A group of nine angry individuals and companies had sued the dominant domain registrar in 1998 in a class action claiming that the government and Network Solutions illegally taxed computer users when registering Web addresses.
The plaintiffs today lost their only hope for indemnification for some $165 million in registration fees charged between 1993 and 1995. Without any comment or dissent, the U.S. Supreme Court let stand an appellate court ruling that the fees do not represent unconstitutional or unauthorized taxes because Congress had approved their collection.
The ruling also dismissed allegations that Network Solutions (NSI) had violated federal antitrust laws.
"We're obviously pleased," said Brian O'Shaughnessy, a Network Solutions spokesman. "The merits of our inclusion (in the lawsuit) were certainly dubious, however.''
NSI shares closed up $42.56 to $280.31, a gain of 17.9 percent.
Representatives of the National Science Foundation, named as defendants in the case along with Network Solution, could not be reached for comment.
William Bode, a Washington D.C. attorney representing the group of plaintiffs who brought lawsuit also could not be reached for comment.
Today's decision brings a close to one of the last remaining unresolved issues from a time when Network Solutions operated as the world's sole domain name registrar for Web addresses ending in ".com," ".org" and ".net."
Under contract with the U.S. government, NSI enjoyed the monopoly until the middle of last year when the lucrative business of registering domain names opened up to competition.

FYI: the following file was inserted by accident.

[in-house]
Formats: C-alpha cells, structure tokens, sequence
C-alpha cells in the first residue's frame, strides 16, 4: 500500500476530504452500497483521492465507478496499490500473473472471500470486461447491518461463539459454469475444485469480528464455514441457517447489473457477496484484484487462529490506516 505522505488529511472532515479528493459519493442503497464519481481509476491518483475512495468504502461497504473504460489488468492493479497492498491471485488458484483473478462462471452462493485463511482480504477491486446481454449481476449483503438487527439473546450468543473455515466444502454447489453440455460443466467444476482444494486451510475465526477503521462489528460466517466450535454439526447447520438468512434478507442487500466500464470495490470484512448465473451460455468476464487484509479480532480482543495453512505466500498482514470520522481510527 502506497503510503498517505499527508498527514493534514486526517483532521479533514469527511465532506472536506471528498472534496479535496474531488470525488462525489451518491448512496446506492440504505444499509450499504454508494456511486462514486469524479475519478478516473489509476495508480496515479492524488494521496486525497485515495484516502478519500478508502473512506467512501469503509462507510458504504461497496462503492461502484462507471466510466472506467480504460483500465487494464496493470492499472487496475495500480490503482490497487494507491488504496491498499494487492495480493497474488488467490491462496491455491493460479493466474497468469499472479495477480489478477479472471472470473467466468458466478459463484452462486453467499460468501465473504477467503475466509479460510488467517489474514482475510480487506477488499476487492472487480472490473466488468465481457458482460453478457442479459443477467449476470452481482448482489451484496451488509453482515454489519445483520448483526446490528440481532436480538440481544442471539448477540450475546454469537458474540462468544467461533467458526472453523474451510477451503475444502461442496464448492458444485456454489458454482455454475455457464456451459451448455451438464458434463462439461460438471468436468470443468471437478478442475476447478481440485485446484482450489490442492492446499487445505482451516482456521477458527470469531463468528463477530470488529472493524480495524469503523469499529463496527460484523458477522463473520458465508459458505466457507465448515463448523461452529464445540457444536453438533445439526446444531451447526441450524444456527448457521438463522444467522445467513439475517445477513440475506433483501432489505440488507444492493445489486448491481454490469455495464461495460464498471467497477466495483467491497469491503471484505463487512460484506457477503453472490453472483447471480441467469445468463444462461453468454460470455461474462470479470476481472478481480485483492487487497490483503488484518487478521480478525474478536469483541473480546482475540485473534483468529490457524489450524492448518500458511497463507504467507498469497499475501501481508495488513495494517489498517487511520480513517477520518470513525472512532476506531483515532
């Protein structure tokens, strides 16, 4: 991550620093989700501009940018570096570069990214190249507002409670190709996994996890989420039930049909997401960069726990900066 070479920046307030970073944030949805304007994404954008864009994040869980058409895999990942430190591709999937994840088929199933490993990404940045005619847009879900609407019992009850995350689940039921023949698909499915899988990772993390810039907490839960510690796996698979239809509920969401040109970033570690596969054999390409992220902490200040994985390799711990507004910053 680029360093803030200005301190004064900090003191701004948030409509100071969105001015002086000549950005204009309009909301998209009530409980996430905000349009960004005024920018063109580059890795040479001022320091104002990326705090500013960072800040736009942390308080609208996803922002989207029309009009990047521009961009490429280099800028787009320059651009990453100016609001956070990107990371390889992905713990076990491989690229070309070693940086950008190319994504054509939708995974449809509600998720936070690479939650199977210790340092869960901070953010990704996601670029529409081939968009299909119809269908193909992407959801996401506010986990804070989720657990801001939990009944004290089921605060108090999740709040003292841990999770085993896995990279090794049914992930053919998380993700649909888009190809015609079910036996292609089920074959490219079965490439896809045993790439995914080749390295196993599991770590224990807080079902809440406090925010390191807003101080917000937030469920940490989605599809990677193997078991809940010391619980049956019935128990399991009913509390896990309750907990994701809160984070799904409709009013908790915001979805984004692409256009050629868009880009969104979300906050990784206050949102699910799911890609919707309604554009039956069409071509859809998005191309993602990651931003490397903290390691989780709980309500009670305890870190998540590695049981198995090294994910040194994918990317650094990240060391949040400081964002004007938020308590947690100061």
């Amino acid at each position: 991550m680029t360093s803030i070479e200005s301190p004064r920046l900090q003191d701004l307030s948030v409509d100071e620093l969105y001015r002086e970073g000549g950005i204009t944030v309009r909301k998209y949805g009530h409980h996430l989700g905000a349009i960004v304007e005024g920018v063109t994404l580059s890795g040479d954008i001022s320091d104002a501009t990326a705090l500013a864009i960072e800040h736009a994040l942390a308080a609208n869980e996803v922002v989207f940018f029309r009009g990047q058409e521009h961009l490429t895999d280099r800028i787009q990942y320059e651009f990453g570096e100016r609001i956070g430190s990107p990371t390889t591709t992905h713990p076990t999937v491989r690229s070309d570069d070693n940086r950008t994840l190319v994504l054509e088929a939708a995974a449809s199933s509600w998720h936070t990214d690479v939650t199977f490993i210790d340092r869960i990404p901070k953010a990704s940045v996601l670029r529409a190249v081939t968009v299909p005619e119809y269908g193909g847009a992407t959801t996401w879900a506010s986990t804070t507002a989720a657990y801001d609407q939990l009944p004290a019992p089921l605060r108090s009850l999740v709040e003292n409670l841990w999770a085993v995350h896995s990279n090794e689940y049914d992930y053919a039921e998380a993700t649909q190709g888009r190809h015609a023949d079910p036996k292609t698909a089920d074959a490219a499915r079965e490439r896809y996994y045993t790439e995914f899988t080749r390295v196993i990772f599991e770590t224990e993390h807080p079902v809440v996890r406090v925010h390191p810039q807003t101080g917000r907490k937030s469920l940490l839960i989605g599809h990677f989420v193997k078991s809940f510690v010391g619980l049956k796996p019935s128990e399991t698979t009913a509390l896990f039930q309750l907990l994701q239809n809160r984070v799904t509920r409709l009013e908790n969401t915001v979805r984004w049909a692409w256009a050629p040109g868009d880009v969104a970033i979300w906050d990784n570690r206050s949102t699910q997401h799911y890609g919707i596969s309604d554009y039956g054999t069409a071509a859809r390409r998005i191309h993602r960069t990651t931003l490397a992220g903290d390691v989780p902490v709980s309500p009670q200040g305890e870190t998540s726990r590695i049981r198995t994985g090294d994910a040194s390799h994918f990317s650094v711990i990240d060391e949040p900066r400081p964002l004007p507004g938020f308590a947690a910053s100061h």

From 1993 to 1995, when only a few people were interested in acquiring Web addresses, the National Science Foundation paid Network Solutions for all domain name registrations. But once the number of registrations skyrocketed, it became clear that the foundation could no longer continue to pay for all registrations and that the service could no longer be free.
That's when Network Solutions began charging computer users $100 for a two-year registration, with $30 of the fee going to a government fund.
Later, the government stopped collecting the fee and Network Solutions dropped the price of an initial registration from $100 to $70.
But the nine individuals, who called themselves the American Internet Registrants Association, sued claiming that the extra $30 fee an unauthorized tax and demanded that it as well as $70 registration fee be paid back.
In September 1998, a federal judge found that the fee was legal because Congress had retroactively approved the tax. He dismissed the lawsuit.
At the time, Bode, the attorney who brought the case, expressed his disappointment in the ruling and vowed to appeal it to the U.S. Supreme Court.
"We have a lot of clients who are upset with the quality of the service provided by Network Solutions, yet they paid these fees which seemed disproportionate," Bode said at the time. "We still think, correctly, that the fees exceed constitutional and statutory authority.''
Part of the government's $50 million fund was used to finance President Clinton's Next Generation Internet project to build a higher-speed network for scientists and academics.
For Network Solutions, today's high court decision, though considered a victory, was considered old baggage. Instead, the company focused on news related to the now competitive market of registering domain names.
Today, for instance, the registrar based in Herndon, Va., announced a multi-year registration service beginning this week that allows customers to register and renew their domain names for up to 10 years. Amazon.com, Nasdaq and New Balance were among the first companies to sign up for the service. Other registrars are also offering the service.